If the purity of current cluster combination is not bigger than that of last cluster combination, process 200 goes ahead to block S210. At this time, the current cluster combination is outputted as the result of process 200 and process 200 ends. In block S206, the cluster combination with highest purity is found out by exhaustive search. Block S206 further comprises block S206-1 and block S206-2.

Block S206-1, for each cluster i (i=1, 2, . . . , K), replaces its center point with an arbitrary another point j (j=1, 2, . . . , N) to obtain K*N center point combination.

The block can be shown by following pseudo-code.

For i=1 to K
For j=1 to N
Replace the center point of cluster i with point j
EndFor
EndFor
Obviously, the computation complexity of block S206-1 is K*N.

In block S206-2, for each of combinations obtained by K*N center point combinations in block S206-1, it calculates the distance from each data point to each center point, and make each data point and its closest center point divided in a same cluster, so that K clusters are obtained. The total purity of the K clusters may be calculated according to the same method in block S204.

The cluster combination with the highest purity may be obtained by blocks S206-1 and S206-2.

It is required to calculate the distance K*N times in block S206-2. Therefore the computation complexity is K*N. Synthesizing the computation complexity of both blocks S206-1 and S206-2, the computation complexity of block S206 is (K*N)*(K*N), i.e. K2*N2.

In block S207, it runs PAM process on the cluster combination generated in block S206 using the data attribute of customers, and generate current cluster combination, i.e., K clusters.

Then the process returns to block 204, and enter into next round circle. The circle will repeat limited t times.

The method shown in FIG. 2, using the data attribute and type attribute of customers separately, adopts a PAM algorithm and method of exhaustive search alternately, namely, clustering data attribute firstly, obtaining the clustering result with less dispersion, adjusting according to type attribute, and making the purity grow greater. Since adopting PAM algorithm and method of exhaustion alternately, there is very high computation complexity O(N2*K2*t) for the method, wherein N is the total number of records in the set, K is the number of resulting clustering. In a practical application, the values of N and K are generally large. Therefore, it often takes a very long time to obtain the clustering result using this method.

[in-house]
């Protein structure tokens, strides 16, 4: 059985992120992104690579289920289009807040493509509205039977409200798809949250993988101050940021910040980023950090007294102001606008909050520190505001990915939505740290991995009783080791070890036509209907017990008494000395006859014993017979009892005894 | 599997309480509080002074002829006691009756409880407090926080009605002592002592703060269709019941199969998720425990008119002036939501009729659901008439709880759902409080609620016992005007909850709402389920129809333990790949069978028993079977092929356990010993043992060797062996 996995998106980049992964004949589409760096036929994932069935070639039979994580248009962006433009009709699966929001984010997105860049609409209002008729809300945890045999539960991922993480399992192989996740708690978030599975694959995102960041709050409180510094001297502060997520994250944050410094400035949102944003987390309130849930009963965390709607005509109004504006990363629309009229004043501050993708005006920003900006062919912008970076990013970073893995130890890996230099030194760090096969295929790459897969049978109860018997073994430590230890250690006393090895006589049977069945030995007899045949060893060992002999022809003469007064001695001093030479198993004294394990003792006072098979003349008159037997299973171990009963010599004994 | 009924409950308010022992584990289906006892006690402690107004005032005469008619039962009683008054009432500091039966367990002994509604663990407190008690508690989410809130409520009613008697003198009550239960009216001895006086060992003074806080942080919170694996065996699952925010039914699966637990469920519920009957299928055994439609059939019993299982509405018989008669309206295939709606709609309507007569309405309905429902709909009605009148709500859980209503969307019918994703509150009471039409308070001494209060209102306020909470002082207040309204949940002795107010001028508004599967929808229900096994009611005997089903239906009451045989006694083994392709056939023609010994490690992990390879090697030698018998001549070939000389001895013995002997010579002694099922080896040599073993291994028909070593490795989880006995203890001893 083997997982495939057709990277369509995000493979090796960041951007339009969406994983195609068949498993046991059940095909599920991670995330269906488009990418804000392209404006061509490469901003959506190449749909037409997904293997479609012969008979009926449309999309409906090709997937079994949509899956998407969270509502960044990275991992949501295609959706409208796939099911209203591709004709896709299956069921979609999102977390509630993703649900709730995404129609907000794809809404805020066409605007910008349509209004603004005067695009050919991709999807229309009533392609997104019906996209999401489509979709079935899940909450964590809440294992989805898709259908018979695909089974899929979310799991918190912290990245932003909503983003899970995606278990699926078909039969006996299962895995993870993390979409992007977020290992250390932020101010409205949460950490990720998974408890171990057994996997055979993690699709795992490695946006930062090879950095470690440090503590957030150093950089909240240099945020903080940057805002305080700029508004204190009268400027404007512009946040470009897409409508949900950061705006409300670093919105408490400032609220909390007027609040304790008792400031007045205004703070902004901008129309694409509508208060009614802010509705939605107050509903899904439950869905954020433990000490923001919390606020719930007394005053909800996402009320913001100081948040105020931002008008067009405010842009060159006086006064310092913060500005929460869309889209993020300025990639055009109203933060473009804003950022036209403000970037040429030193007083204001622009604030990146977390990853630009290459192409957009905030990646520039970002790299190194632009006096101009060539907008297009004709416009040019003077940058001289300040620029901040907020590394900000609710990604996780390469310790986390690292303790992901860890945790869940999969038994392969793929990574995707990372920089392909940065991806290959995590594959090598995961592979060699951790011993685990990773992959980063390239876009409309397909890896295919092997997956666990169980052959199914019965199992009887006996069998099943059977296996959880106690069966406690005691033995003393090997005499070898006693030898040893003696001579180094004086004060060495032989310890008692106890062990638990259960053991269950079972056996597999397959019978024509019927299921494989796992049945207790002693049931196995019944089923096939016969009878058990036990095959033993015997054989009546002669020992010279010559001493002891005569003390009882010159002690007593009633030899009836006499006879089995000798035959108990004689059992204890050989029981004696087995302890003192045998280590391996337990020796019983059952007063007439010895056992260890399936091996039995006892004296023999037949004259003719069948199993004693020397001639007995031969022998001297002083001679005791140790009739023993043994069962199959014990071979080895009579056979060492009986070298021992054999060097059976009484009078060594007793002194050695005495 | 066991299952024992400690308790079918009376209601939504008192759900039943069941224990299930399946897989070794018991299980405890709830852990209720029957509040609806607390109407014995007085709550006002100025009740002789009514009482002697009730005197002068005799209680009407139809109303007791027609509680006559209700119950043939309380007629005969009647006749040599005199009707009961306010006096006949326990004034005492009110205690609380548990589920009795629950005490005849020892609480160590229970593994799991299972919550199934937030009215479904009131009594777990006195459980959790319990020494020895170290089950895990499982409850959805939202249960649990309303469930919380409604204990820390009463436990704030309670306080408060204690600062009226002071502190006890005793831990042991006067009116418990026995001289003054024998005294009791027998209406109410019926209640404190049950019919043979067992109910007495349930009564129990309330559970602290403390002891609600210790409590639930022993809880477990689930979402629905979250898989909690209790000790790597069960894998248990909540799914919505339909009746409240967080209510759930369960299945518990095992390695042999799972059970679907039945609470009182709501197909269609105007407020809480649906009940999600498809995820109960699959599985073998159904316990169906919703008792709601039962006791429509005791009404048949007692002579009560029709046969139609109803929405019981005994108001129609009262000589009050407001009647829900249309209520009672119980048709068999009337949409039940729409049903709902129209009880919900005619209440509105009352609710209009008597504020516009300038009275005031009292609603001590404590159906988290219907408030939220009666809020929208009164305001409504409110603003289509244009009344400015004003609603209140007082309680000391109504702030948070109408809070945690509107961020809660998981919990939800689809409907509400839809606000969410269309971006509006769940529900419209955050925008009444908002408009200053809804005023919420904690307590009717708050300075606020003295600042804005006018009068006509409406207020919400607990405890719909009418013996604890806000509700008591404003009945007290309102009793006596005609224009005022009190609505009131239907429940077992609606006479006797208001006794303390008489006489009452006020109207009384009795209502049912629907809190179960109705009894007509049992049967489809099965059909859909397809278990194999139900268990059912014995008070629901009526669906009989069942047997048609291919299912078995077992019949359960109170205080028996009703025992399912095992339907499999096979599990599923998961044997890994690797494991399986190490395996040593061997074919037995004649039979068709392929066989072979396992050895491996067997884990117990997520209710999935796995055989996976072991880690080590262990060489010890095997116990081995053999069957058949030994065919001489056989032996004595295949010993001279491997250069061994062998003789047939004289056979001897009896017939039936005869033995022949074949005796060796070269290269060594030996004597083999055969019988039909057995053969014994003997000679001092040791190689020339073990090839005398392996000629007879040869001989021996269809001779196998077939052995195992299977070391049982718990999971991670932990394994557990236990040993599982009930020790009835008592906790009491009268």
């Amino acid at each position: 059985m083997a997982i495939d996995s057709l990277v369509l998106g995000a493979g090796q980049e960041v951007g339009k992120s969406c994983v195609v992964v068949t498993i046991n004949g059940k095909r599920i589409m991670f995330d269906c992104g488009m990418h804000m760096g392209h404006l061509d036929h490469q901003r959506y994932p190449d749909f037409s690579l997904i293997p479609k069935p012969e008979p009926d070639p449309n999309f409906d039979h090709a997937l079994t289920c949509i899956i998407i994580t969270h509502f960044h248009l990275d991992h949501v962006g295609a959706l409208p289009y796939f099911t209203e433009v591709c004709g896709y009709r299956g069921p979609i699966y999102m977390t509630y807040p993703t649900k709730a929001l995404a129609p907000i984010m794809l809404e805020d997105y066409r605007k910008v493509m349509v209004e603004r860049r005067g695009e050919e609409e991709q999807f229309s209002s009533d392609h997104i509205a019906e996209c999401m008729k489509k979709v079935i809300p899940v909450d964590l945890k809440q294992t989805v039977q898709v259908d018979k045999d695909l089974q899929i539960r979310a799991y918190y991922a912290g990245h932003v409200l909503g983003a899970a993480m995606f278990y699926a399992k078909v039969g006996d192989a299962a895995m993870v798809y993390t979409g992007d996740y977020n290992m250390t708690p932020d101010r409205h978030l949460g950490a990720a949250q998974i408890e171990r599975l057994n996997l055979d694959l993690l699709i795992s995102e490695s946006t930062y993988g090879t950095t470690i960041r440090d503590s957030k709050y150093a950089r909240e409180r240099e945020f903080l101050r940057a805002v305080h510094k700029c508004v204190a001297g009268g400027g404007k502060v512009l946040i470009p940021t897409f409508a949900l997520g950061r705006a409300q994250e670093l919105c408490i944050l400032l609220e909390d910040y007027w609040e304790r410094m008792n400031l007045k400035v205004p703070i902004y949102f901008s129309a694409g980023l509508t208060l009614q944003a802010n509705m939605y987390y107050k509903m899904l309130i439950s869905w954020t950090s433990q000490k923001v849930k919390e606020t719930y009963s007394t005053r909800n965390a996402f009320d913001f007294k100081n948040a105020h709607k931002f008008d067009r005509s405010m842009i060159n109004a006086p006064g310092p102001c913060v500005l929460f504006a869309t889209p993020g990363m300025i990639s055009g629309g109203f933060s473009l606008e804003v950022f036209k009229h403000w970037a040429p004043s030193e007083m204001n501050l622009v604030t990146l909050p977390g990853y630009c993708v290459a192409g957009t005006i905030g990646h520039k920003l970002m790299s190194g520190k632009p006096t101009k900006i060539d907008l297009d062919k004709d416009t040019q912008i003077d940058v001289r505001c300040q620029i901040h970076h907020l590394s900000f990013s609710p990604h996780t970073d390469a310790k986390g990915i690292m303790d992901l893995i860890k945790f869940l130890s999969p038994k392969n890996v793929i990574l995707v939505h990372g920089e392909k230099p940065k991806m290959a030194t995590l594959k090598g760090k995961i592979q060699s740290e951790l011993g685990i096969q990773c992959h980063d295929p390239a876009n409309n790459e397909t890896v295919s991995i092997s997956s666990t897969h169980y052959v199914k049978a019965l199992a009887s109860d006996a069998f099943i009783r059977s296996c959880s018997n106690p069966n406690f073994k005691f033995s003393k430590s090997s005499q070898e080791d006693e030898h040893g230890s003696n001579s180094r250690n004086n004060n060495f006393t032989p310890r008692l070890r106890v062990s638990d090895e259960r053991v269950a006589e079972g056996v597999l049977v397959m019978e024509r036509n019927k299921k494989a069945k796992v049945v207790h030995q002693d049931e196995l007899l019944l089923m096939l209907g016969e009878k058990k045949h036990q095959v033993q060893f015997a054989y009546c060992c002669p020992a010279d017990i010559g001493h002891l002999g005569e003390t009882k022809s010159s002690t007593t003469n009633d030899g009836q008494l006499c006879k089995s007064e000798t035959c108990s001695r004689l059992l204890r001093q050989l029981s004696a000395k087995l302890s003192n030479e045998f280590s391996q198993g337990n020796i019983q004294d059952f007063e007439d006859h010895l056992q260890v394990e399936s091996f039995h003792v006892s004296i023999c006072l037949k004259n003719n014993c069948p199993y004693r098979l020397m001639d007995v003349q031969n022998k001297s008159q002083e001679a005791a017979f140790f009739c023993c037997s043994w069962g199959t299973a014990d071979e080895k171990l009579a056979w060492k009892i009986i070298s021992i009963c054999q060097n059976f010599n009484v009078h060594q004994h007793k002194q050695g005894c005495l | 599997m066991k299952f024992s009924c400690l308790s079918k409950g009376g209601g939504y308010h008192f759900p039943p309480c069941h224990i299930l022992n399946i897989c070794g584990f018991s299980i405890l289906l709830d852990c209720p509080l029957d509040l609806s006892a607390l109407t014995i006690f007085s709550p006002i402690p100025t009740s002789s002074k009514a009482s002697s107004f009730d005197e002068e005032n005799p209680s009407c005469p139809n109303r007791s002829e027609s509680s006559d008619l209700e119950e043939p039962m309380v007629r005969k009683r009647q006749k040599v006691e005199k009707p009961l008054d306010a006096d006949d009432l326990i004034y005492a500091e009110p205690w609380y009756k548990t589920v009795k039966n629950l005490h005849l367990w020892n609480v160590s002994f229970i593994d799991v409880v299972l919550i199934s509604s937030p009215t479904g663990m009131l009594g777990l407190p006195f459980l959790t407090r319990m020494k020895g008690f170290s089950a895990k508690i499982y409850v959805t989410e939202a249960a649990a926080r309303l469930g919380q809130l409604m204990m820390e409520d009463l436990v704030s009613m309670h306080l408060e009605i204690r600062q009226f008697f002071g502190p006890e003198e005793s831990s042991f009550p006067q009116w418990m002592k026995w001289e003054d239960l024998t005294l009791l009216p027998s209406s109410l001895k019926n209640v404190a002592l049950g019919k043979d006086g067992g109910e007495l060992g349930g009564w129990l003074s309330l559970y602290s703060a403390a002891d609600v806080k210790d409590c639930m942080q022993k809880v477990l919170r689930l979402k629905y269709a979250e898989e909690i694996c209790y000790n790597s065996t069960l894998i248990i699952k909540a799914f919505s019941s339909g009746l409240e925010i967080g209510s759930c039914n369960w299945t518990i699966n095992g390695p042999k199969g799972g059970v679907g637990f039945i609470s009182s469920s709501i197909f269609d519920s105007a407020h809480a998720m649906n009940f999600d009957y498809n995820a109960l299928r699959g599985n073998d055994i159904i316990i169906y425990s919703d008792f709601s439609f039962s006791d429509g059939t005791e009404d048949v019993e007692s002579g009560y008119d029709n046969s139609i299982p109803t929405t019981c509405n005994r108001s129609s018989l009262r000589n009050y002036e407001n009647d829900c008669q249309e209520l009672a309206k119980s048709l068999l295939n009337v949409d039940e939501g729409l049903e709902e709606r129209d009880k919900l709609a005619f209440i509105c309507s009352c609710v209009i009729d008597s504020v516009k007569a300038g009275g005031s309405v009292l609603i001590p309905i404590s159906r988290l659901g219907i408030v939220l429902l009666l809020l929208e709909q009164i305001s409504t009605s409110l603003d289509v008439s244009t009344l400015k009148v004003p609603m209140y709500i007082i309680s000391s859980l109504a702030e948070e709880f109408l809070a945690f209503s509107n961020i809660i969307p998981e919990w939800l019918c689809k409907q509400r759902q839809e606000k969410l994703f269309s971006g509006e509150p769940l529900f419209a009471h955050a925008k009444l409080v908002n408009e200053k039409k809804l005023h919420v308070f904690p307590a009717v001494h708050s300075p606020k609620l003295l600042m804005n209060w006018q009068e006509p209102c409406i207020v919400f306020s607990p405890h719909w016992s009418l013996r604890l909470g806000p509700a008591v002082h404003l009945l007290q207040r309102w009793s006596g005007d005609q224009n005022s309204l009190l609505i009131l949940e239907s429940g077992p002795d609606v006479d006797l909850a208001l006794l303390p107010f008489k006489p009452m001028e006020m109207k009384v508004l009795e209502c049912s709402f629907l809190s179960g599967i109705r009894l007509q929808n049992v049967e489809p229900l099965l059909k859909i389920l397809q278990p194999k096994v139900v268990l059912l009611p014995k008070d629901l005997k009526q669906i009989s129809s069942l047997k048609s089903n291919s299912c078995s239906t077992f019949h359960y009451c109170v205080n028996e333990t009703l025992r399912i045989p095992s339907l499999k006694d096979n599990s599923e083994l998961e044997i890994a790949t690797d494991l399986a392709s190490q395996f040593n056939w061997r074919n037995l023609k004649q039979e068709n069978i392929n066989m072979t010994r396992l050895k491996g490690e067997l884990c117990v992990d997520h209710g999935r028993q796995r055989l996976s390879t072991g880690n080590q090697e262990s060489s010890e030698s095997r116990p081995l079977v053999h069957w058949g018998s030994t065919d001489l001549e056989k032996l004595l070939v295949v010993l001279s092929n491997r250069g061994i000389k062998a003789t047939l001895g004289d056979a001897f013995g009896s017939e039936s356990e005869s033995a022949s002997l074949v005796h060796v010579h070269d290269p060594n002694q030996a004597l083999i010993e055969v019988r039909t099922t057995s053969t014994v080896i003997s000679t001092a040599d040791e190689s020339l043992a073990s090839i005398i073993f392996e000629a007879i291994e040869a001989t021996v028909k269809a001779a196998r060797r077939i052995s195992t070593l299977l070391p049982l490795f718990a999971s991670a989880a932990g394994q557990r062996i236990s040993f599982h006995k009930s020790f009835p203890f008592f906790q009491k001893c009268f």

Compared with the state of the art, the method and system described herein may reduce computation complexity and adjust flexibly the dispersion and purity of the resulted clusters. In particular, the embodiments provide an improved method, which can shorten the time of obtaining the clustering result. FIG. 3 shows the flow chart of a process 300 of clustering customers according to an exemplary embodiment. As shown in FIG. 3, the process 300 starts with block 310, in which a source set of customer records is inputted. The set of customer records refers to a data set consisted of one or more customer records. The customer records are data records with certain data structure, in which the information regarding customers is recorded.

The customer records are commonly stored in the database on the nonvolatile storage of compute system. The inputting of a set of customer records refers to input one or more such customer records, from the database stored in the storage of computer system, to the memory of computer system (such as RAM). Each customer record in the source set of customer records represents one customer, includes at least one data attribute, and each data attribute has an attribute value.

FIG. 4A schematically shows such a source set of customer records. The Table T4A as shown in FIG. 4A, represents a source set of customer records. There are 4 records in the source set of customer records, representing 4 customers respectively (Customer 1, Customer 2, Customer 3, and Customer 4), wherein each record has two attributes: “age” attribute and “income” attribute respectively. For example, the customer record attribute values representing Customer 1 are “age”=25 and “income”=6000 respectively.

In block 320, the method pre-processes the set of customer records to generate a pre-processed set of customer records. Pre-processing the set of customer records comprises 3 sub-blocks 321, 322 and 323 as shown in 3B.

In block 321, the method determines the type of a customer in the source set of customer records, and uses a type attribute to represent the type of the customer in its customer records. In the specific application, the type of a customer may be determined according to the purpose of clustering customers.

For example, there are two types of customers in Table T4A (FIG. 4A): Type 1-credit card customer, and Type 2-non-credit card customer.